Monday, June 7, 2010

Online politics: Even nastier than the real thing

As I am young, inexperienced, and very very new to the journalism world, I thought I would change up the blog by updating any readers on my observations and progress as I try to make a name for myself and gain new knowledge and perspective on politics.

A week on the blogging scene and all I have to say  This experience is teaching me so much about the world and the information age.  My first mission in e-journalism was to start posting some comments on the web, a suggestion I have taken from successful bloggers.

In a time when you can instantly view and comment on virtually any news story from the comfort of your own computer, people sure seem to have a lot to say.  However, the main thing that I have learned is that online, you only have your logic in writing to rely on, and people are going to try and attack you with political buzz words and zingers.  It was definitely an unpleasant surprise the first time this happened to me.  Confidence is key in these situations, as anything you write online is subject to be ripped apart by opponents, sitting at their own computers, itching for an argument.  While it sounds like a bad place for an amateur to find herself, I was surprised at what I learned from my time in the comment section.  I have encountered and hashed it out with ruthless commentators on news sites like the Sacramento Bee and CNN, and rather than being humbled by the constant smackdowns of my posts by others, I learned that many of these people are actually quite ignorant and are only trying to be witty in order to discourage opponents from posting anything else, and they are defeatable.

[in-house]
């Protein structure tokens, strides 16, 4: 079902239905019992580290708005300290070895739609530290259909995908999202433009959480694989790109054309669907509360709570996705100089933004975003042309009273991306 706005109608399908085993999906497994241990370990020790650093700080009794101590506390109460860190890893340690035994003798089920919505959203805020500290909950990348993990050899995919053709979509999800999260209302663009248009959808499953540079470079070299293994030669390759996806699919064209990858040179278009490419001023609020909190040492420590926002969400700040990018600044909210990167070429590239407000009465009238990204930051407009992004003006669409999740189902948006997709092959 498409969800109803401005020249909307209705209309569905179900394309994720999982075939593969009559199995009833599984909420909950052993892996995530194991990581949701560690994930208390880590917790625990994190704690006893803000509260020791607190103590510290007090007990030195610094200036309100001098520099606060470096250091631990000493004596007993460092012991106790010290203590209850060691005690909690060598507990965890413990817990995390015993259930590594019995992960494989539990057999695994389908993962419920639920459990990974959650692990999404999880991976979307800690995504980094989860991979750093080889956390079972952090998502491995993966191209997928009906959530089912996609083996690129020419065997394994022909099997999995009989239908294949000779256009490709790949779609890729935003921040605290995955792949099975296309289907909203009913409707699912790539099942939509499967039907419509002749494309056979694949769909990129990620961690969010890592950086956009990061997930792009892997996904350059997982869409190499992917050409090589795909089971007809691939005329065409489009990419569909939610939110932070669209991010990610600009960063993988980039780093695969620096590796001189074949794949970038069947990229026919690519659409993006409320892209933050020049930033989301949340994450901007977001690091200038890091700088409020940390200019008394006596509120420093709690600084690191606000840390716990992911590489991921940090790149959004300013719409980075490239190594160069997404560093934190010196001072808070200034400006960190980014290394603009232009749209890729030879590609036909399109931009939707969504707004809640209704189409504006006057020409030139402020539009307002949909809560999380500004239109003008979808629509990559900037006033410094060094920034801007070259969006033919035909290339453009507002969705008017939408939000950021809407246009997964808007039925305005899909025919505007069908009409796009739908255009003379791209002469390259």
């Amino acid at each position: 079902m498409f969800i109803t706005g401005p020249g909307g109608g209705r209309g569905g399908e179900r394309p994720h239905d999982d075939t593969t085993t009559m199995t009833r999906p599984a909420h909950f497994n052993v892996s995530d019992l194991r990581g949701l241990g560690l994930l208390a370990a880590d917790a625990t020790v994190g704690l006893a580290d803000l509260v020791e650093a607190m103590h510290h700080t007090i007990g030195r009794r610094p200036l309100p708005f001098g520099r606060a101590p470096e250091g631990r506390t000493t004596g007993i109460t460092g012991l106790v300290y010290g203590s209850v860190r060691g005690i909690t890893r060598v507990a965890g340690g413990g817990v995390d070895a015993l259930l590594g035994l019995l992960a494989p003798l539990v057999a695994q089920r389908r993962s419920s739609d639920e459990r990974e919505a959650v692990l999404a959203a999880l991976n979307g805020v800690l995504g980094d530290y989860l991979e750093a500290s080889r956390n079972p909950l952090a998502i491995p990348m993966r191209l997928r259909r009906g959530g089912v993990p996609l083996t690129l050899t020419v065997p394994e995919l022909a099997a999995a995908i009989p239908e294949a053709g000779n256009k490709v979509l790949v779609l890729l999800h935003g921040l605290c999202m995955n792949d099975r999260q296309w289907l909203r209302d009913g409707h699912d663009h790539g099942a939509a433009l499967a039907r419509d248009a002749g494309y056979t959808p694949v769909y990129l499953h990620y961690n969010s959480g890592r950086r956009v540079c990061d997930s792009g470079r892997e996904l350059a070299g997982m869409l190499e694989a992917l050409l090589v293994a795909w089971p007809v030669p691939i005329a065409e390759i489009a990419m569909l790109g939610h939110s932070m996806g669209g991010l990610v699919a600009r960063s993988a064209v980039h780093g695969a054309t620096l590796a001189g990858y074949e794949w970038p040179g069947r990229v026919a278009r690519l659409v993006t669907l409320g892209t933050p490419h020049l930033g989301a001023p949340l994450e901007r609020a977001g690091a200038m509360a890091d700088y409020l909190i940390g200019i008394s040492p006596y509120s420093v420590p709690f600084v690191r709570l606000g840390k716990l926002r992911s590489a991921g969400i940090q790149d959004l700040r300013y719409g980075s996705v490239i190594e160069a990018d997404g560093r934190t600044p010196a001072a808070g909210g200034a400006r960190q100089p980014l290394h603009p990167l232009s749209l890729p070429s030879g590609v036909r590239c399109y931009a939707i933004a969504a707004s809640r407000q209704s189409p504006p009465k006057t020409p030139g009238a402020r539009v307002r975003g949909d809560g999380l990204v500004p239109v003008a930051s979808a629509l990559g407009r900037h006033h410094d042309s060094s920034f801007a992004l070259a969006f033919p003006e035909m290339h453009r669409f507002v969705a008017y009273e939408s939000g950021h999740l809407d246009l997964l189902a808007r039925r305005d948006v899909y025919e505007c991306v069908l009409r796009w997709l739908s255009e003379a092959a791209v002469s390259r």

I decided my best bet for good observation would be to comment on marijuana-related stories since I'm involved with the issue and am able to argue and back up my points on the subject.  I soon realized that people were going to try and fight me on the issue.  Excited that I had rebuttals to these opponents, I got a little ahead of myself and started making some irrelevant claims.  This is when the predators attacked!  I couldn't believe my eyes when I saw that someone had targeted my post for a harsh reply--talk about a bruise to the ego.  But upon reading the reply I was more offended by the personal attacks to my credibility and logic than the commentary made; the poster's political claims were far-fetched, invalid, and without even a source to cite.  There was still the issue of the personal humiliation to deal with, however.  I was able to stand up for myself, repair the damage I had already done to my arguments, and hit the close button on my browser tab just in time.  Classy.

Now I have a clear voice on the web when I comment on stories, and have even started receiving recommendations on my posts from other users.  My mantra for online argument is: "Knowledge is power."  If you're not an expert on an  issue, don't pretend to be.  People WILL humiliate you publicly.  If you do have relevant knowledge, keep it organized and present it in an easy-to-understand context so readers who come across your comment will be interested.  Lastly, be assertive, NOT aggressive.  Witty comebacks only work once in a while, and tactfulness in journalism never goes out of style.  

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